|Trouble Code||Fault Location||Probable Cause|
|P253F||Engine oil deteriorated||Engine oil|
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What Does Code P253F Mean?
OBD II fault code P253F is a generic code that is defined as “Engine Oil Deteriorated”, and is set when the PCM (Powertrain Control Module) detects that either the engine oil change interval had been exceeded, or that the quality of the engine oil had deteriorated to the point where it must be replaced.
On applications that are equipped with engine oil life monitoring systems, the PCM uses various strategies and parameters to determine the remaining useful life of the engine oil. Typically, the least complex systems merely count the days since the last oil change and counter reset. While these oil-monitoring systems also take into account the distance traveled since the last oil change, it should be noted that simple counter-based systems cannot determine the actual degree of oil degradation.
Slightly more complex systems on the other hand, typically use information such as the number of engine starts, as well as other parameters including the total distance traveled, the average ambient temperature and humidity, average engine load, and the number of times the engine operated under WOT (wide Open Throttle) conditions since the last oil change.
The most complex oil monitoring systems use all of the above parameters, as well as the number of DPF (Diesel Particulate Filter) regenerations, average catalytic converter efficiencies, and even average turbocharger boost pressures in conjunction with a dedicated sensor, whose function it is to monitor the electrical conductivity of the engine oil as a function of the presence of various contaminants in the oil.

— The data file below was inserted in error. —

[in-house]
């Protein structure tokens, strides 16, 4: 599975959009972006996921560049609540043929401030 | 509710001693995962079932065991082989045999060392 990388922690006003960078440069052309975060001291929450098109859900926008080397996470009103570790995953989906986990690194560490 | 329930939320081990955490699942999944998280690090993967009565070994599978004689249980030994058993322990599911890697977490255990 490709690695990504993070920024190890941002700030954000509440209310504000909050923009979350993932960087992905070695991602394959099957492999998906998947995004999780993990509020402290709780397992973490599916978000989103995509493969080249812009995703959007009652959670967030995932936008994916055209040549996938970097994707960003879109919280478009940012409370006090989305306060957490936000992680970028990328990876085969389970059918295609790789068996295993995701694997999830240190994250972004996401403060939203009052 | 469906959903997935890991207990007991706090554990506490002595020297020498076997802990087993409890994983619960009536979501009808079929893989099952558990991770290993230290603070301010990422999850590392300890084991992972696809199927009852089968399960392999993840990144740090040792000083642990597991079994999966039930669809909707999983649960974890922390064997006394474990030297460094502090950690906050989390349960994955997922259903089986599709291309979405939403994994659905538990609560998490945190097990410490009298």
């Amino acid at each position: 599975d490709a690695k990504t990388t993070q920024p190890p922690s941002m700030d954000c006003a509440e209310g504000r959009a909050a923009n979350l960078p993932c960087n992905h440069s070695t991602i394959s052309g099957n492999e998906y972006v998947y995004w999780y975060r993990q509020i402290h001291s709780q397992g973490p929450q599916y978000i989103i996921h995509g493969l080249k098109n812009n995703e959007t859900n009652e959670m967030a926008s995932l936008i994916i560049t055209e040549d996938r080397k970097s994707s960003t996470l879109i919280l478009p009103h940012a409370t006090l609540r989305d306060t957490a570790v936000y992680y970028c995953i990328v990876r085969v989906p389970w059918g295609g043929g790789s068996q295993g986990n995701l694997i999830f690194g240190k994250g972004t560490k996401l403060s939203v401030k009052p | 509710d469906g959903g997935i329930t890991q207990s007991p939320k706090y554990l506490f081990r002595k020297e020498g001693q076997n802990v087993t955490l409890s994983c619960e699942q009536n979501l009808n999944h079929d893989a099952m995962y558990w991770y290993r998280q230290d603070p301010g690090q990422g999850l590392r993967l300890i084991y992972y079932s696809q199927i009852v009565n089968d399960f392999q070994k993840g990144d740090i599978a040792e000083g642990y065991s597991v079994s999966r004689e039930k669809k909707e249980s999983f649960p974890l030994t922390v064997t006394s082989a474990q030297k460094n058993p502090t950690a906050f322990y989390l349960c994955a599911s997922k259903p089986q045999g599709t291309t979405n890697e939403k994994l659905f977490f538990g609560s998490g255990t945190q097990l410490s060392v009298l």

As a practical matter though, the rate at which engine oil deteriorates or degrades depends on many factors, not the least of which is the effect of oxidation of the oil, and the effect of high engine temperatures on the additives in the oil. Following close behind is the combined effects of corrosive acids that form naturally as the result of oxidization of the oil, and the effect of oil dilution by unburned fuel that seeps into the oil.
We need not delve into the complexities of engine oil chemistry here, but lubrication engineers are now able to use the parameters and conditions described above to predict the rate at which engine lubricants degrade fairly accurately. Thus, since the rate of oil degradation can be predicted, it became possible to develop algorithms that use many parameters to calculate the remaining useful life of engine oil.
However, it must be noted that although oil-monitoring systems are based on complex algorithmic calculations, no oil monitoring system in use today can account for all possible variations of vehicle use, or for all variations in environmental conditions, and/or for variations between different brands of engine oil. In translation, this means that even though two identical vehicles may use the same brand, grade, and formulation of engine oil, differences in climatic/environmental conditions, vehicle use, driving style, fuel quality, and the frequency of routine servicing can produce vastly different rates of oil degradation.